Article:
Nikka Coffey Gin
Nikka Coffey Gin is magic in a bottle. The gin is distilled with juniper, coriander, angelica root, sansho pepper, apple, and lemon, yuzu, kabosu, amanatsu, shequasar, and orange rinds. It’s a bold display of citrus, spice, and earthiness.
Those six citrus rinds make this gin burst with brightness and drinkability next to the slight savory of the coriander and angelica root which has an almost celery edge to it. This all comes together under the mild juniper at the end to create a delicious gin.
Plymouth Navy Strength
Plymouth makes a killer gin. Their “Navy Strength” is one of the best gins on the market and, easily, the most quaffable on this list. That’s kind of a small miracle given that this is a heavy-hitting booze with a 57 percent ABV. That’s 114 proof.
This one is a bold opener with juniper, coriander, and green cardamon right up front. Next, lemon and orange zest cut through with a burst of sunshine followed by the mellowing angelica root and distant whispers of violet from the orris root. If there was ever a gin to get you drinking gin straight or on the rocks, this is it.
Monkey 47 Schwarzwald Dry Gin
Germany’s Monkey 47 is a wonderful gin. The botanicals lean heavily into the dark woods of the Black Forest with ever so slight touches of German Christmas cake underneath a lot of juniper.
The sip starts with an almost pine essence that accents the juniper perfectly. From there a slightly sweet spiciness comes through that’s a blend of cardamon and allspice. Finally, a burst of orange and lemon citrus arrive on the palate and tie the whole drink together in one delicious package in a glass.
Ki No Bi Kyoto Dry Gin
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Ki No Bi is a truly unique and glorious expression of gin. The distillers gather local and wild botanicals, berries, and florals and distill them separately according to exacting specifications for that ingredient specifically. Then they blend all those distillates into the final gin. It’s mind-boggling craftsmanship and works wonders for the flavor.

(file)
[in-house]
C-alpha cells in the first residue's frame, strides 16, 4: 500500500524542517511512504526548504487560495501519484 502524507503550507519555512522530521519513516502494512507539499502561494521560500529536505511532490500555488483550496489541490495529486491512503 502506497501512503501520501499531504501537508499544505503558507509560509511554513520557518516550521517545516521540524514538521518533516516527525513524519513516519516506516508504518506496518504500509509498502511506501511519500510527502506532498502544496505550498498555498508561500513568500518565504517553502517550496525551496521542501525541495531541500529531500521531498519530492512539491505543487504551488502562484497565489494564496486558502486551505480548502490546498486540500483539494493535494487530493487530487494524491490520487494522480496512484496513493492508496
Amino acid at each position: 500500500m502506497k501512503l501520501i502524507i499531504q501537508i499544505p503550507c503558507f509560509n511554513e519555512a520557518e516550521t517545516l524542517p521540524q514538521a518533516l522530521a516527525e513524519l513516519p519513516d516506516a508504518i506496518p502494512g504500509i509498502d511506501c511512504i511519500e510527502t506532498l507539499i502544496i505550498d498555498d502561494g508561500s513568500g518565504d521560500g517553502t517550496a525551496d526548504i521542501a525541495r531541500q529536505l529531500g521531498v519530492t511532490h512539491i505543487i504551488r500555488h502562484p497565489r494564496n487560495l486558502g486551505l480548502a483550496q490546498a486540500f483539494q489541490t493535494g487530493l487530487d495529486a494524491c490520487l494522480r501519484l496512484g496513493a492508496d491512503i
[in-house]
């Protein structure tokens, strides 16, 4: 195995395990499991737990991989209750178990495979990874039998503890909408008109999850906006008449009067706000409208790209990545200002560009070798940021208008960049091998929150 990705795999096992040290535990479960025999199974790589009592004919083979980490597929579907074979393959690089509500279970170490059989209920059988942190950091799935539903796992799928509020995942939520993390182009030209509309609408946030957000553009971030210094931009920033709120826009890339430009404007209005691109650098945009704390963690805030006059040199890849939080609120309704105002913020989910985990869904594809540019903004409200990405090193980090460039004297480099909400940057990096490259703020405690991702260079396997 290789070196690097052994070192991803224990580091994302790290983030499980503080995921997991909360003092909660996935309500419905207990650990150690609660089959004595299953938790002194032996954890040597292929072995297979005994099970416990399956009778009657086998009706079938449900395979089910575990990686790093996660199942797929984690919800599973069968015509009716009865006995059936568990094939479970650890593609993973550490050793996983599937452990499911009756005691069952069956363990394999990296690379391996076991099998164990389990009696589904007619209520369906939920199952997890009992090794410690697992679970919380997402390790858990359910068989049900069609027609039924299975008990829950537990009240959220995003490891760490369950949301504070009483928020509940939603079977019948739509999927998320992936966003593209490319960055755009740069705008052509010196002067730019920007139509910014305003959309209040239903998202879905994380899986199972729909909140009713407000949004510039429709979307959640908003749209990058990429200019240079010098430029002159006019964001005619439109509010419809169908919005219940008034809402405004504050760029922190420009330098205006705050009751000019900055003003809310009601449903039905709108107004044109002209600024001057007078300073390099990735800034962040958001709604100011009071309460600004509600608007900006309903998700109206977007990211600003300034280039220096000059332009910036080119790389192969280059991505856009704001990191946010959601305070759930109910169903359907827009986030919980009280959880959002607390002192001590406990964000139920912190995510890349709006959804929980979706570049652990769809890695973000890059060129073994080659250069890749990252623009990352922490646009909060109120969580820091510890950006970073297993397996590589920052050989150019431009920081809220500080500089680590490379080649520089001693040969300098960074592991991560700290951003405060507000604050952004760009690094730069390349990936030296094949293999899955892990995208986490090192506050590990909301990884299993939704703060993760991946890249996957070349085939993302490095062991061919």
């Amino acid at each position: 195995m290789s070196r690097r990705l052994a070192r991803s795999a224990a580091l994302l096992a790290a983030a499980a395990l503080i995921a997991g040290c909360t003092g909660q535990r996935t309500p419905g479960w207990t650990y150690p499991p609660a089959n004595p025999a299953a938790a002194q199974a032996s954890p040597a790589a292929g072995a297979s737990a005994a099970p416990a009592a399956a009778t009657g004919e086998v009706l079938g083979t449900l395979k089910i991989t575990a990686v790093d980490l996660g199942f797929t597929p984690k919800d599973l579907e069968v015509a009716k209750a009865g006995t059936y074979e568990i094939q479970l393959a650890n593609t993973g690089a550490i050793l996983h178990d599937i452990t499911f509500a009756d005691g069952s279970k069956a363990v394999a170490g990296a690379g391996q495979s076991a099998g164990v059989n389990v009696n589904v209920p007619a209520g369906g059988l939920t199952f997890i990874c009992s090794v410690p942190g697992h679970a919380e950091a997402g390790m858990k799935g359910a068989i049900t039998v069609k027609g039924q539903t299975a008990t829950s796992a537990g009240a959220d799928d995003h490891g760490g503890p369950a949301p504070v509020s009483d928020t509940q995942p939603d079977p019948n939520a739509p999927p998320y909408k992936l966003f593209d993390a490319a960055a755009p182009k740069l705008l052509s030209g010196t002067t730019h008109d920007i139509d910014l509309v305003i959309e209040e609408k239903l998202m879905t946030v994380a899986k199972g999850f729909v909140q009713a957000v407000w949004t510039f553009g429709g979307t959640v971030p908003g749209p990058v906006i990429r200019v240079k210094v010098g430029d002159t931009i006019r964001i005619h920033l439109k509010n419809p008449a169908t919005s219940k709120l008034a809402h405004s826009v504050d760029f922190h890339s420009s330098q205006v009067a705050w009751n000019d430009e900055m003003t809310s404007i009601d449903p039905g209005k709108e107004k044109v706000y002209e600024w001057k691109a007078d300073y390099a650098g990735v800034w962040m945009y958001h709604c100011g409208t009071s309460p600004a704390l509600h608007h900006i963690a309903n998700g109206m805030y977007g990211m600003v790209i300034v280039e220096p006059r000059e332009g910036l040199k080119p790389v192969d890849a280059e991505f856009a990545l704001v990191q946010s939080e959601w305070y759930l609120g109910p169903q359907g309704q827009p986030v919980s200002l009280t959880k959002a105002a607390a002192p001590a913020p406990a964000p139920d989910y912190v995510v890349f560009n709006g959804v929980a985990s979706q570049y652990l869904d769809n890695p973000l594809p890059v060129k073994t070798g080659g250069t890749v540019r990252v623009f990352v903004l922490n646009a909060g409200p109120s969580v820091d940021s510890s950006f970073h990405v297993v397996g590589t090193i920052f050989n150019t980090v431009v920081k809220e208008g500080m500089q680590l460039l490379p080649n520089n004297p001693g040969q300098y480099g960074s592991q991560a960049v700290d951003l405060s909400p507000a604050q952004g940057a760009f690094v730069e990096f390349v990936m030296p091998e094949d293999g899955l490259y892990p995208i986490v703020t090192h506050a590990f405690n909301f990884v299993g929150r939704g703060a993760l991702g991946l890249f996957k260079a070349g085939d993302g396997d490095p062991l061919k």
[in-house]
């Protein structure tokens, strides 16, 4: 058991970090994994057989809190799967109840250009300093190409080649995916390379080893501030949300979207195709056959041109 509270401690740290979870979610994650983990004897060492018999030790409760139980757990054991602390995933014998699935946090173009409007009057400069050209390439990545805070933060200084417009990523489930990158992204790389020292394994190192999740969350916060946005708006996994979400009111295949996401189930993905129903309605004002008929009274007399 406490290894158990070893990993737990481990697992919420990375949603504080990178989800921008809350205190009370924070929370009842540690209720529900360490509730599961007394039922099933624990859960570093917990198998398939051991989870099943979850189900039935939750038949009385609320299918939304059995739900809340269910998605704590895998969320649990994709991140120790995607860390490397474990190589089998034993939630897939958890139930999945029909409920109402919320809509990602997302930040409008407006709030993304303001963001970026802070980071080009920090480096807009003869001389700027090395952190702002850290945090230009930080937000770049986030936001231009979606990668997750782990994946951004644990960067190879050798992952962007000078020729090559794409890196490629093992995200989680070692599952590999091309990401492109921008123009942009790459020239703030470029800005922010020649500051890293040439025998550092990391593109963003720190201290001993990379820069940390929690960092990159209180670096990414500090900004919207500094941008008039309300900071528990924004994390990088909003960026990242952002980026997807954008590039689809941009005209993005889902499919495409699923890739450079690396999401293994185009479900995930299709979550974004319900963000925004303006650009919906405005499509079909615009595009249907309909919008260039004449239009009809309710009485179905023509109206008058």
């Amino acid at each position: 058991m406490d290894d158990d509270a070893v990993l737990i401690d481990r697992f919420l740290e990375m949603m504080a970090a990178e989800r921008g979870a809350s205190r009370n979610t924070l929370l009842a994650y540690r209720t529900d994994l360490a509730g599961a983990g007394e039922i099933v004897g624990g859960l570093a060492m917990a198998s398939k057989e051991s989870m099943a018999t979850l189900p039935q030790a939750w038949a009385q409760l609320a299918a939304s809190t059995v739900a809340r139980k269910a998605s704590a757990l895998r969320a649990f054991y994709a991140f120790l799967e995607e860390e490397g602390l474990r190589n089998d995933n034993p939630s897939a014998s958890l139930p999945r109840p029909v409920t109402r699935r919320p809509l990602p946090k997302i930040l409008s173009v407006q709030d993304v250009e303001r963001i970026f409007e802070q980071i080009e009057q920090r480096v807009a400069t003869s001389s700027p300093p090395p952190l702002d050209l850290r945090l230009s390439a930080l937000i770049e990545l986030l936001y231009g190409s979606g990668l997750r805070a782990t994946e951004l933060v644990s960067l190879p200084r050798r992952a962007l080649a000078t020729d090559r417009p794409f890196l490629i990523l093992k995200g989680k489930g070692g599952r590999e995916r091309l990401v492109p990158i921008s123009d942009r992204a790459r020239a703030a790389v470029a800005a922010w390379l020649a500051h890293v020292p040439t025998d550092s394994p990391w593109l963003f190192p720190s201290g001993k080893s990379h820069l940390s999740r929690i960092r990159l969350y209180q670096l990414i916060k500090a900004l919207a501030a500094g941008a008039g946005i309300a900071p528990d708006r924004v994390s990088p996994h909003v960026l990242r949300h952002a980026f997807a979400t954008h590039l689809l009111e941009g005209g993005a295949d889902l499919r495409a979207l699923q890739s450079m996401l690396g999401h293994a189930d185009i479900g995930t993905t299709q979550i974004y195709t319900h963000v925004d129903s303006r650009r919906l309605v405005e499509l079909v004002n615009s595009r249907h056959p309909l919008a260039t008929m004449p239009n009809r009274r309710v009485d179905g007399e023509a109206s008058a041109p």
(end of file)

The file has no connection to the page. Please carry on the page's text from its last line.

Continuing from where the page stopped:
The gin has a clean juniper and citrus rind essence right up front. Then it mellows with the addition of earthy bamboo shoots, cypress, yuzu fruit, and gyokuro tea. It’s bold, centered, and delicious.
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Rivieria Gin was the brainchild of a British solider stationed in Italy. The addition of local botanicals from the surrounding countryside help make this one shine. Local juniper, sweet orange, bergamot, cinnamon, elderflower, coriander, and ginger create a dynamic gin that’s worth hunting down.
The gin opens with a fresh ginger and spicy cinnamon burst. Then the floral notes of the elderflower come shining through before the orange takes over and brings it all home. This is a great gin and it’s dope AF in a negroni.
Cambridge Seasonal Gin
If you can snag a bottle of this gin, it’ll change the way you think about gin. Cambridge Seasonal is a one-off distillation using local and wild botanicals twice every year. Then that’s it. You won’t ever get that particular recipe gin ever again.
This year’s Spring 2018 has a special blend of honey, magnolia blossom, and lemon balm. This gives the drink a distinct mint and basil start that’s followed by citrus brightness and bursts of spring florals. It’s a bit like walking through a wildflower field as the sun reaches its daily peak. This is a great sipping gin and kills in an ice-cold martini.